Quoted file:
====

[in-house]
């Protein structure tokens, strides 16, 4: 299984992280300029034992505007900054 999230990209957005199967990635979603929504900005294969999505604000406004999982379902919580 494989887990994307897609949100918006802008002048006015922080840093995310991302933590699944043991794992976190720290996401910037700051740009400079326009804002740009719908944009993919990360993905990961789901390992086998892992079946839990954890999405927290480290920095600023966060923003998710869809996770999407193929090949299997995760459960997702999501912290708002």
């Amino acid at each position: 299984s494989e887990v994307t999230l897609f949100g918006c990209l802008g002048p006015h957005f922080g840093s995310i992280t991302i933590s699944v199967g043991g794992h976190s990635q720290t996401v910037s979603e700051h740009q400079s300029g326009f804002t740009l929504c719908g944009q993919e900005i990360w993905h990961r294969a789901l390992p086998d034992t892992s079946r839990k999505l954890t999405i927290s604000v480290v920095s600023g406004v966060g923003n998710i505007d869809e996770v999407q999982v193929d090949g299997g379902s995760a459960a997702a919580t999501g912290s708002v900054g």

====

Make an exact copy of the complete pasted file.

[in-house]
């Protein structure tokens, strides 16, 4: 299984992280300029034992505007900054 999230990209957005199967990635979603929504900005294969999505604000406004999982379902919580 494989887990994307897609949100918006802008002048006015922080840093995310991302933590699944043991794992976190720290996401910037700051740009400079326009804002740009719908944009993919990360993905990961789901390992086998892992079946839990954890999405927290480290920095600023966060923003998710869809996770999407193929090949299997995760459960997702999501912290708002």
């Amino acid at each position: 299984s494989e887990v994307t999230l897609f949100g918006c990209l802008g002048p006015h957005f922080g840093s995310i992280t991302i933590s699944v199967g043991g794992h976190s990635q720290t996401v910037s979603e700051h740009q400079s300029g326009f804002t740009l929504c719908g944009q993919e900005i990360w993905h990961r294969a789901l390992p086998d034992t892992s079946r839990k999505l954890t999405i927290s604000v480290v920095s600023g406004v966060g923003n998710i505007d869809e996770v999407q999982v193929d090949g299997g379902s995760a459960a997702a919580t999501g912290s708002v900054g």